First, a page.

Also beginning to be apparent in this image is a slight angular motion. It is virtually impossible for the initial clumps to have had no angular momentum.

Recall how a spinning ice skater spins faster has she pulls in her arms? That's from the conservation of angular momentum law. Angular momentum is a function of the distribution of mass and the angular rate. If the mass moves closer to the center of rotation (which it will in the gas clouds from the gravitational attraction), the angular rate will increase to conserve the momentum. It's the same effect, by the way, that leads to neutron stars spinning at hundreds of times a second.

The Plot Thickens (and so does the soup)

This image shows the further collapsing of the distributions of gas and the increasing angular rate.

So why is the rotation around some invisible point in the center?

Good question. Maybe it never was like that. Then again, current ideas on Dark Matter suggest it may have been.

Whatever the solution regarding dark matter turns out to be, it is now recognized that most (perhaps all) galaxies have massive black holes at their centers. Did the black holes coalesce from the hydrogen, were black holes part of the Big Bang's creation, or does dark matter have something to do with the early formation of black holes?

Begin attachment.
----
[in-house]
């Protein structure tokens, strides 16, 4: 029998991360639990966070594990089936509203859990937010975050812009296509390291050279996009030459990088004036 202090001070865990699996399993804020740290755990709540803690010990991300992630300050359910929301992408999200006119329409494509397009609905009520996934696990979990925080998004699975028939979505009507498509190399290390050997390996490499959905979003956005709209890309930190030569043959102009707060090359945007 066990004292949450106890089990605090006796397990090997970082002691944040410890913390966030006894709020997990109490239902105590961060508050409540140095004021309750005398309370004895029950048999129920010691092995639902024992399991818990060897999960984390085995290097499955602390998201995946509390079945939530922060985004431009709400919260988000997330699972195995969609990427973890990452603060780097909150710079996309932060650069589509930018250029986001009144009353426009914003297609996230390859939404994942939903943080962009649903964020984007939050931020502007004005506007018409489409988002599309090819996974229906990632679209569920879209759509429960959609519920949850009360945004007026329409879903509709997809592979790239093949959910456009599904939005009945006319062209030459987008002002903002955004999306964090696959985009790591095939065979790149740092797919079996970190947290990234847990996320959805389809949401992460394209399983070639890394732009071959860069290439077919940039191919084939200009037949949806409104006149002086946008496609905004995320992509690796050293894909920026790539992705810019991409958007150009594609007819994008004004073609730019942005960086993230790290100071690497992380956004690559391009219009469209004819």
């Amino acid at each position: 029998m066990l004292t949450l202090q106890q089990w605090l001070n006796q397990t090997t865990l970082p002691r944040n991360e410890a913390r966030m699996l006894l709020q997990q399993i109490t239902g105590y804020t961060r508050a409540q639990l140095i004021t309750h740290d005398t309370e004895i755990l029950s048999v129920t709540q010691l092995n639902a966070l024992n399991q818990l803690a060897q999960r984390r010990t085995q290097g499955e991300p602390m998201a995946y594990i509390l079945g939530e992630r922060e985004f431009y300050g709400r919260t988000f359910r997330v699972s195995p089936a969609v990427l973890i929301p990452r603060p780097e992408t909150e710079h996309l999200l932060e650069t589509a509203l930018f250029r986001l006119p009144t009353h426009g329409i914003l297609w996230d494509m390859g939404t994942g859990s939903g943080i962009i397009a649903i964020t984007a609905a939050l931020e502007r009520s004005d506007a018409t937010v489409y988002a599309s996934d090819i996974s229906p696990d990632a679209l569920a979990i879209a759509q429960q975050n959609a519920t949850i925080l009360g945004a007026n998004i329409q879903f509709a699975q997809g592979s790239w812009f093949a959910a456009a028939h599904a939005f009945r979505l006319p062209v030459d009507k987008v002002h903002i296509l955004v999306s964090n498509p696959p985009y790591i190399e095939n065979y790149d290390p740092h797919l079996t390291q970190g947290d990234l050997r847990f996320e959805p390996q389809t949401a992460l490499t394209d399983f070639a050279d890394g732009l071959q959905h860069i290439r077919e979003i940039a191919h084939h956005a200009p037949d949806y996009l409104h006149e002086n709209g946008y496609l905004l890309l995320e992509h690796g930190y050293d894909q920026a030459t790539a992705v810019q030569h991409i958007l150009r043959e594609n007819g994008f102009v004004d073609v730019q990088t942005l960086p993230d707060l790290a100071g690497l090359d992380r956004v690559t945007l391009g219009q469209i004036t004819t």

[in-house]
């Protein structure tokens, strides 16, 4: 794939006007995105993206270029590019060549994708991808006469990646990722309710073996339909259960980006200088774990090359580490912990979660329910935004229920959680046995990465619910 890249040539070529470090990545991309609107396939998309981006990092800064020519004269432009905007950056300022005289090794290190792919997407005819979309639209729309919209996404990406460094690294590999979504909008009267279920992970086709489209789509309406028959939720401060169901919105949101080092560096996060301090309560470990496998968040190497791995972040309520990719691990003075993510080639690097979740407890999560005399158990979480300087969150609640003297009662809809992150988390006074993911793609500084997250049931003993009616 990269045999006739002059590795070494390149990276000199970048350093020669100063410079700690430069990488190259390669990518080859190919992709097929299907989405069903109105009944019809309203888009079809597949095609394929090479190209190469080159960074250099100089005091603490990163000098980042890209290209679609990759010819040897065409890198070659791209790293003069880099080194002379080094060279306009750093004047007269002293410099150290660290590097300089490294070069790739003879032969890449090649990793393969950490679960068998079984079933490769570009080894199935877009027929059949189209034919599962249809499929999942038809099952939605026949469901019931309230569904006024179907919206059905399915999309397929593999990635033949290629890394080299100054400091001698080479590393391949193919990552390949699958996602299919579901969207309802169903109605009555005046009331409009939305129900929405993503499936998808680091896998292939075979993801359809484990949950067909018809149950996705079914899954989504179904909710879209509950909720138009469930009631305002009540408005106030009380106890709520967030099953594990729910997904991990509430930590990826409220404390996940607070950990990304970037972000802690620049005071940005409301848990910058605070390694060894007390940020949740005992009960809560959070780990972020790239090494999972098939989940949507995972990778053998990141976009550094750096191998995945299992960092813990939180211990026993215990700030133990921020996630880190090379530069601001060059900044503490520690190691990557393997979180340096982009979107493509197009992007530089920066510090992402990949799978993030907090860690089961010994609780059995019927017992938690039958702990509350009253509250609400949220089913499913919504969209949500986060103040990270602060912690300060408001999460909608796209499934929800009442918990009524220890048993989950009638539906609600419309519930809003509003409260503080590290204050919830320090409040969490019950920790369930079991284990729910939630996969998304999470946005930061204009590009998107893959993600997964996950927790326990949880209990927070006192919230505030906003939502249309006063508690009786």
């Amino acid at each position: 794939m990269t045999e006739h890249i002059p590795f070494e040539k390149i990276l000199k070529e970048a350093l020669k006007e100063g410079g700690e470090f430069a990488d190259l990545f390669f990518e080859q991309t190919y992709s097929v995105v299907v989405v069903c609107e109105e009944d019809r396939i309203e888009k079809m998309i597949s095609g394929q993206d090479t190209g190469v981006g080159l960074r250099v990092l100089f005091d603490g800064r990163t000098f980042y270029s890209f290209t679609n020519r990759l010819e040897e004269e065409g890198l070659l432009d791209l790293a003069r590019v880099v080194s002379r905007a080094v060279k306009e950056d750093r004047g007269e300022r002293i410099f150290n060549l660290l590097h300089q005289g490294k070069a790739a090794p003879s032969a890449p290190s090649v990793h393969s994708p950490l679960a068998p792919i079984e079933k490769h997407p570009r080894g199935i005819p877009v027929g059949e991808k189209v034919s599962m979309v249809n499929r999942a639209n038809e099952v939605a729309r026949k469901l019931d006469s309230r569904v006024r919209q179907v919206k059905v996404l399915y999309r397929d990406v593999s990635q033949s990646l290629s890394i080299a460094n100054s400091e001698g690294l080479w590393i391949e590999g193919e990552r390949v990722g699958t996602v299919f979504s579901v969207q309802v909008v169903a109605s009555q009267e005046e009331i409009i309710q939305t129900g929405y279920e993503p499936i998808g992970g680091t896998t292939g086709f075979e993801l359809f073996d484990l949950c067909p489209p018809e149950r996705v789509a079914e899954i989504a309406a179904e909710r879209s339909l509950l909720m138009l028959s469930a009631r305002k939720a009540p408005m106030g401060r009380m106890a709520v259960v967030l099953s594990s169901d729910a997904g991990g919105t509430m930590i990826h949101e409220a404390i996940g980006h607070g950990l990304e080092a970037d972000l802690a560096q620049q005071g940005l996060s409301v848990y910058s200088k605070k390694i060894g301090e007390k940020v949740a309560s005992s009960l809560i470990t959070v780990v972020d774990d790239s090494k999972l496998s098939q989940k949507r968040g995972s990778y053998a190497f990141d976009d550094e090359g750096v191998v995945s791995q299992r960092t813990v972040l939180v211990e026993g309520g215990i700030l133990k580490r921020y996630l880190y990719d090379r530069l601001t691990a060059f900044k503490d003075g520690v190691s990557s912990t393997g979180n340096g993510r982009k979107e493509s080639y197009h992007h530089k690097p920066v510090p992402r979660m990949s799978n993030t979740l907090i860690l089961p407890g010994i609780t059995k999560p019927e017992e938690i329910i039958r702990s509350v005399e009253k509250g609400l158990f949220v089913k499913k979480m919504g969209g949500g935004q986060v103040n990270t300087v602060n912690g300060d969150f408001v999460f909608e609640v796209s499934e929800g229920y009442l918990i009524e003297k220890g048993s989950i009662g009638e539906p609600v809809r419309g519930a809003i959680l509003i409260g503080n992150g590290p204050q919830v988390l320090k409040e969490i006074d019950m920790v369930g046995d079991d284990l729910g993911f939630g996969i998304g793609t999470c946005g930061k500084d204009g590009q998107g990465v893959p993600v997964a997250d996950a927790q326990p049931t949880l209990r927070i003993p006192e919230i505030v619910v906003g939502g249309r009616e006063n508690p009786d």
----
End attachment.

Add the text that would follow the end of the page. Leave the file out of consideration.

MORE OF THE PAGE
That answer is still illusive. The image depicts the hypothetical situation in which a black hole already exists in a region of hydrogen. If that's the way it happened, the swirling hydrogen would continue to collect and shrink toward the black hole, spinning more rapidly as a result. With the current view, it's a good guess of how things frequently happened.

The Shape Begins to Form

The further shrinking of the swirling hydrogen begins to take shape. What shape? It could vary, but the characteristic pinwheel shape of a galaxy is a common result.

We're talking galaxy formation here. Hydrogen is pulled toward the center of mass, and inhomogeneities within the hydrogen cause local collapses that lead to star formation.

Near the center, the voracious black hole begins to strip apart matter, creating high energy x-rays and gamma rays. In this phase, the proto-galaxy is incredibly bright, visible through Earth-based telescopes from billions of light years away. The initial objects spotted a few decades ago were given the name Quasars.